How to fall in love with your job again

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(MoneyWatch) It's easy to love a new job. "It's called the 'honeymoon phase' because everyone's hopes are high, it's a new challenge and it's a stimulating time," said media consultant Phil Cooke, author of "One Big Thing: Discovering What You Were Born to Do." "But after three to five years, that same exhilaration can often lead to boredom and frustration." 

The buzz-kill here is familiarity. Initially in a new job, you're trying to understand your role. Once you've done that, you revel in the fact that you've developed a routine and are "good" at what you do. But then you get bored. "Despite our common pursuit of less stressful lives, humans are wired for change, and new challenges are the fuel that makes life worth living," Cooke said.

This Valentine's Day, shake things up and fall in love with your job all over again. Here's how:

Re-think your tools. It's easy to get overwhelmed by daily tasks and never-ending "to do' lists. Technology can help tame the beast. "The great artists like Michelangelo spent enormous time making sure they had the best brushes, paints and materials for their canvases," Cooke said. "The bottom line is that whatever you do for a living, there's probably an effective tool that can help you do it better." Depending on your business, different applications and software can help you accomplish daily chores faster and even make them more fun.

Say "yes" more. Variety can help an old job seem new, but you have to raise your hand when opportunities arise. It can be easier to just do what you've been doing, but if that isn't satisfying you have to challenge yourself to take on new tasks. Not only will you learn things, but you'll work with different people. That in itself may make a big difference.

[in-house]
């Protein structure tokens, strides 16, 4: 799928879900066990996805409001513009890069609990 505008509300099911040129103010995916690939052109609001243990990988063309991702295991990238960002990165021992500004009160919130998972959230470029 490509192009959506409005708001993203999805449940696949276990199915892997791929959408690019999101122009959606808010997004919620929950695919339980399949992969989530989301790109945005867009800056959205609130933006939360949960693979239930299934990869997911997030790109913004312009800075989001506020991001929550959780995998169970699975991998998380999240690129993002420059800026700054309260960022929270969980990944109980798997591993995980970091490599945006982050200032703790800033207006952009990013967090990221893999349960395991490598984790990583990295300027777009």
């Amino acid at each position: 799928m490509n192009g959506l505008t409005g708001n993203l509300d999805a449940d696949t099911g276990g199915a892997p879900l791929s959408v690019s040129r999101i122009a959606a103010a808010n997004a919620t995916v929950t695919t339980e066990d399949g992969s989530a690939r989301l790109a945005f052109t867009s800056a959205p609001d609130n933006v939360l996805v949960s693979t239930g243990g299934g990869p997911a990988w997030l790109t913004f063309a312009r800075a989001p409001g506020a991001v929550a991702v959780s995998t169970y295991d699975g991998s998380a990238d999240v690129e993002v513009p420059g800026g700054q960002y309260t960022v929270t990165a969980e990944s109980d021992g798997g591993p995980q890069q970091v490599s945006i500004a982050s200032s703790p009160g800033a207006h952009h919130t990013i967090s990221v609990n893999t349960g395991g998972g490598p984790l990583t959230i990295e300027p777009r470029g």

Brush up on your people skills. After a few years on the job, you have probably mastered the nuts and bolts of the position. Now's the time to work on meeting new people, leading a team speaking in public or pitching your ideas. Formal programs like Toastmasters and Dale Carnegie Training can help, or you can simply take time to work on these softer skills every day. Your efforts won't be wasted, Cooke said. "Learn to deal with people more effectively and you'll become a rock star at the office."

Write a "did" list. At the end of each day, don't just cross off things that are done on your to-do list. Instead, write a quick "did" list, an informal summary of everything and anything you accomplished, from sharing a smart idea in a meeting to finally cleaning off your desk. If you regularly celebrate your successes both small and large, you won't have to wait for praise or a promotion for a boost.

Look at the big picture. If you feel like a cog in a wheel, focus on seeing how important the wheel is within the company. "In the day-to-day battle, it's often tough to see the bigger picture and learn the impact you're making in the world. But perspective matters, and each person makes a difference," Cooke said. A great manager should be showing you this, but that doesn't mean you can't try to see it for yourself, too.

Try these tips today, and hopefully you'll start loving -- or at least enjoying -- your work a little more. And if your honeymoon period is well and truly over and this work marriage looks doomed, maybe it's time to break up and start looking for something new.

Photo courtesy of Wikimedia Commons user Gerardus

  • Amy Levin-Epstein On Twitter»

    Amy Levin-Epstein is a freelance writer who has been published in dozens of magazines (including Glamour, Self and Redbook), websites (including AOLHealth.com, Babble.com and Details.com) and newspapers (including The New York Post and the Boston Globe). To read more of her writing, visit AmyLevinEpstein.com.

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